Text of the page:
The Two-Way

Apple Unveils Three New iPhones, But The Watch Sends Shares Up


Apple's Schiller presents the iPhone's new facial-recognition feature, called Face ID.
Marcio Jose Sanchez, AP

Apple's Schiller presents the iPhone's new facial-recognition feature, called Face ID.

Early leaks of new designs had stirred anticipation for Apple's new smartphone — and on Tuesday Apple delivered on all the predictions with a $699 iPhone 8 and a $999 special-edition iPhone X (as in "10"). The 10th-anniversary iPhone is the biggest redesign in years, with an all-screen front that eliminates the home button and can use facial recognition to unlock the display.

But it was the new Apple Watch that got Wall Street — and many tech observers — excited on launch day.

Apple has yet to release any actual sales numbers for the watch. But CEO Tim Cook says that the Apple Watch has now become "the No. 1" watch in the world — beating even traditional watchmakers like Rolex.

And the new series of the Apple Watch is getting a major upgrade: It can operate without an iPhone at all. The $399 version can connect to the cellular network directly, independent of the phone or Wi-Fi availability. That means a user would be able to leave the iPhone behind and still answer phone calls, check email or stream music.

Where in the past Apple heavily touted its smartwatch as a gadget for the fitness-minded, Tuesday's presentation made an additional pitch for more broad uses, like errands or general health monitoring. Apple said it is working with medical researchers to test whether the watch can detect heart problems.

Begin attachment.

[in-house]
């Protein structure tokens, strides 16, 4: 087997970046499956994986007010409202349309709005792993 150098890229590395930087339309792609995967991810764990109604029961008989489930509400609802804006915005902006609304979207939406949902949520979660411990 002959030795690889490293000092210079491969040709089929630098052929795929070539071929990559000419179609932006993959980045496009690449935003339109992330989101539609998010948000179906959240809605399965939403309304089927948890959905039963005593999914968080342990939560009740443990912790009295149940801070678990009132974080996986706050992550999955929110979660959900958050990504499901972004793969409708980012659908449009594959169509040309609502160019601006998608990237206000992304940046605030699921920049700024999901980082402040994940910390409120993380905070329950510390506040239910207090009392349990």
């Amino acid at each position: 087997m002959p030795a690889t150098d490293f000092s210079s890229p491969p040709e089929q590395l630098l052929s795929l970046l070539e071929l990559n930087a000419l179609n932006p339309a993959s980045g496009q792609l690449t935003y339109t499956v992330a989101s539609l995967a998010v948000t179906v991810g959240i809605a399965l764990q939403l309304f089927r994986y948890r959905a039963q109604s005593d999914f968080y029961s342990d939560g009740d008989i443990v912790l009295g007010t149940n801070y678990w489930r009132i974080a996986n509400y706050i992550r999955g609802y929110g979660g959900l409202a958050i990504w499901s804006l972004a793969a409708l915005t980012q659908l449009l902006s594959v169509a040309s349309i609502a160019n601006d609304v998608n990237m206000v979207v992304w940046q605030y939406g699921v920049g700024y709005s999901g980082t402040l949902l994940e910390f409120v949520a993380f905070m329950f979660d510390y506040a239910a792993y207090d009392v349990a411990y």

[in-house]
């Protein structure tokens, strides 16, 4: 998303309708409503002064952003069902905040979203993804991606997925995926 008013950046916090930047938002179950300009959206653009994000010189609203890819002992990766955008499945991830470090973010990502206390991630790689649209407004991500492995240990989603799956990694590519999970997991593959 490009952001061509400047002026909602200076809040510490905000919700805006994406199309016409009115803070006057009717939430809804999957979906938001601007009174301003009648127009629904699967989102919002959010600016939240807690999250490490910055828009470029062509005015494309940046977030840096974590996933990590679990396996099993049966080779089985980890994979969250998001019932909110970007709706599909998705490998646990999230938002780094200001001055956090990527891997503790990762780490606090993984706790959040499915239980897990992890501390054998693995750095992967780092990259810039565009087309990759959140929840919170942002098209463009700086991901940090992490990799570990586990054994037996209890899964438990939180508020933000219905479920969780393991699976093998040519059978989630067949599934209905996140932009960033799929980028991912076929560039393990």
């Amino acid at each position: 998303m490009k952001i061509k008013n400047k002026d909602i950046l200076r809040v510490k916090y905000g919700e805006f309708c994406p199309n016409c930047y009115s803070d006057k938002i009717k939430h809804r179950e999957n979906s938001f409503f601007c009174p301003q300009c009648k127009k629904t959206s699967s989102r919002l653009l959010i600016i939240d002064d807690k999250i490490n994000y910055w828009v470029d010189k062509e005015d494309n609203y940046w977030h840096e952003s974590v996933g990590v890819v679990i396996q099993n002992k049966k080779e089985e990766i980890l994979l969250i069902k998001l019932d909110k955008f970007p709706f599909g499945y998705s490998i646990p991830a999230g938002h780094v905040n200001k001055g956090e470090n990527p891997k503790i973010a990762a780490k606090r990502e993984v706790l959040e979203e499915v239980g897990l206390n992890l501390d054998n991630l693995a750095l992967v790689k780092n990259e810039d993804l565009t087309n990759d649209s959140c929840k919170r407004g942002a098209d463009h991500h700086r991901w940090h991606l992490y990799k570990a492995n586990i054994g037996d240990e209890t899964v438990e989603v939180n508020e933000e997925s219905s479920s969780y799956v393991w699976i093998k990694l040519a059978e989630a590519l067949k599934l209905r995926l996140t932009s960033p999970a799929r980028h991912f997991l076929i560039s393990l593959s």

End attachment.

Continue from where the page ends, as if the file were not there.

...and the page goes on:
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Apple shares rose 1 percent when the new watch was revealed, later erasing the gains as the product launch continued, introducing the new 4K Apple TV and the new iPhones — and confirmed all the earlier leaks.

The new-generation iPhone was pitched as the next step in the evolution of the smartphone. "No other device in our lifetimes has had the impact on the world that the iPhone has," Cook said, noting this year's anniversary of the 2007 launch of the original iPhone.

Apple analysts touted the new iPhones' impressive photo cameras and leaps in adapting to the display of augmented reality — digital images imposed over visuals of the real world.

In some ways, Apple is also catching up to competition — it is finally adopting wireless charging for its devices and, on the iPhone X, ditching the staple home button in favor of a sleek screen that covers the full front. Apple is also switching the display to a brighter, sharper one called OLED — ironically, manufactured and propagated by Apple's most bitter rival, Samsung.

Apple is also not the first company to use facial recognition — some Windows laptops have a similar feature, for example. But Apple, with its massive devoted fan base, adds a new level of mainstream appeal.

The 3-D face-scanning capability, which Apple calls Face ID, will replace the fingerprint scanner that used to live in the iPhone home button.

"Face ID learns your face. It learns who you are," said Apple executive Philip Schiller, describing how the camera will be able to tell whether the user has grown a beard, started wearing glasses or put on a hat. He also said Apple engineers worked to make sure that Face ID could not be tricked by a photograph or even a mask that looks like the user and would unlock the phone only when the user looks directly at it, eyes open.

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